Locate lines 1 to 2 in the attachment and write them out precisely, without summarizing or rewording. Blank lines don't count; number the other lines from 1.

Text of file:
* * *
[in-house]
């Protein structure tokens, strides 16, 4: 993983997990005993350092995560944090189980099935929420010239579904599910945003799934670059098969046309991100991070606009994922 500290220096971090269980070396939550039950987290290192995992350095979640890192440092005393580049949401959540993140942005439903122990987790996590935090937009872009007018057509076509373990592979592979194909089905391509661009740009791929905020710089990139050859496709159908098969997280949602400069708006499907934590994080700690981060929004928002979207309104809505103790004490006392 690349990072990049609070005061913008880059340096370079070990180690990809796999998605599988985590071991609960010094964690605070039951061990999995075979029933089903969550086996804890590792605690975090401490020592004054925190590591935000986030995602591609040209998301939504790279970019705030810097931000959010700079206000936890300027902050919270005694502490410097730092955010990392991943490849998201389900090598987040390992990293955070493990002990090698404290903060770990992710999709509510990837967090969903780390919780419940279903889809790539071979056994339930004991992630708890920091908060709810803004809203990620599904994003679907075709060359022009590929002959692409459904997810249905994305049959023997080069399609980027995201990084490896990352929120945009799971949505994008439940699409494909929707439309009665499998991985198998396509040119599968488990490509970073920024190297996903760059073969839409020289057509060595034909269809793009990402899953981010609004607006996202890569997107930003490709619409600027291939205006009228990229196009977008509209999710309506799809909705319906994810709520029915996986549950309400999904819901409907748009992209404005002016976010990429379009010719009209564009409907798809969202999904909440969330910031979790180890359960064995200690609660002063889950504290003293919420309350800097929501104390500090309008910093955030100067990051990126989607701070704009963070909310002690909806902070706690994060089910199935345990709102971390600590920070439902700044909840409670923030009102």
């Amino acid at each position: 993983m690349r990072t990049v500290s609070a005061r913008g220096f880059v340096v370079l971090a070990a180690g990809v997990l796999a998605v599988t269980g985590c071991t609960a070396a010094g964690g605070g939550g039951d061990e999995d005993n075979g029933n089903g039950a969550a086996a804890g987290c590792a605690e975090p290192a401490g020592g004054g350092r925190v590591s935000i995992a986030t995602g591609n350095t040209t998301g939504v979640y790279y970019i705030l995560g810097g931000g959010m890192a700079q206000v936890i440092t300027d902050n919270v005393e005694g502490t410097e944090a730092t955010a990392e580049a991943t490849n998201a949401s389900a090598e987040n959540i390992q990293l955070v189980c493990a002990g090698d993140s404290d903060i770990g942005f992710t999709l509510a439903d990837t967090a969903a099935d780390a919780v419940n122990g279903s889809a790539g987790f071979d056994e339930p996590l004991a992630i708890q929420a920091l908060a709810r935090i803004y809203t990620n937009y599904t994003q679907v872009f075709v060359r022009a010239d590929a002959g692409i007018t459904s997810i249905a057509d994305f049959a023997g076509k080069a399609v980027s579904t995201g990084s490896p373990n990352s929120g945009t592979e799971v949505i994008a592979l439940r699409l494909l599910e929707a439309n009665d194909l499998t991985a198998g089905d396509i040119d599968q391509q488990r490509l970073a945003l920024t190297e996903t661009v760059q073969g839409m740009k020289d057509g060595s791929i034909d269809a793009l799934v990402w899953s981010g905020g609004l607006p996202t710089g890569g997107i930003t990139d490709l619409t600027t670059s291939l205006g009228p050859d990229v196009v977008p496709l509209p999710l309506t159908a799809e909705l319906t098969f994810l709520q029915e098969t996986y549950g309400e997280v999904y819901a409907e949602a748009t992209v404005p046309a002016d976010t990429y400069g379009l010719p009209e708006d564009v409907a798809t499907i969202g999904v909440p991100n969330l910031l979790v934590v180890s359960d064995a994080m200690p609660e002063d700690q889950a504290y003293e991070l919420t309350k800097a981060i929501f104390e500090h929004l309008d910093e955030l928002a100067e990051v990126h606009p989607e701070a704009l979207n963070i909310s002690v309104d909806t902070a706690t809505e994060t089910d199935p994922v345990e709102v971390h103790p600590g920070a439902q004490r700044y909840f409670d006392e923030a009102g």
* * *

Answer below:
[in-house]
């Protein structure tokens, strides 16, 4: 993983997990005993350092995560944090189980099935929420010239579904599910945003799934670059098969046309991100991070606009994922 500290220096971090269980070396939550039950987290290192995992350095979640890192440092005393580049949401959540993140942005439903122990987790996590935090937009872009007018057509076509373990592979592979194909089905391509661009740009791929905020710089990139050859496709159908098969997280949602400069708006499907934590994080700690981060929004928002979207309104809505103790004490006392 690349990072990049609070005061913008880059340096370079070990180690990809796999998605599988985590071991609960010094964690605070039951061990999995075979029933089903969550086996804890590792605690975090401490020592004054925190590591935000986030995602591609040209998301939504790279970019705030810097931000959010700079206000936890300027902050919270005694502490410097730092955010990392991943490849998201389900090598987040390992990293955070493990002990090698404290903060770990992710999709509510990837967090969903780390919780419940279903889809790539071979056994339930004991992630708890920091908060709810803004809203990620599904994003679907075709060359022009590929002959692409459904997810249905994305049959023997080069399609980027995201990084490896990352929120945009799971949505994008439940699409494909929707439309009665499998991985198998396509040119599968488990490509970073920024190297996903760059073969839409020289057509060595034909269809793009990402899953981010609004607006996202890569997107930003490709619409600027291939205006009228990229196009977008509209999710309506799809909705319906994810709520029915996986549950309400999904819901409907748009992209404005002016976010990429379009010719009209564009409907798809969202999904909440969330910031979790180890359960064995200690609660002063889950504290003293919420309350800097929501104390500090309008910093955030100067990051990126989607701070704009963070909310002690909806902070706690994060089910199935345990709102971390600590920070439902700044909840409670923030009102």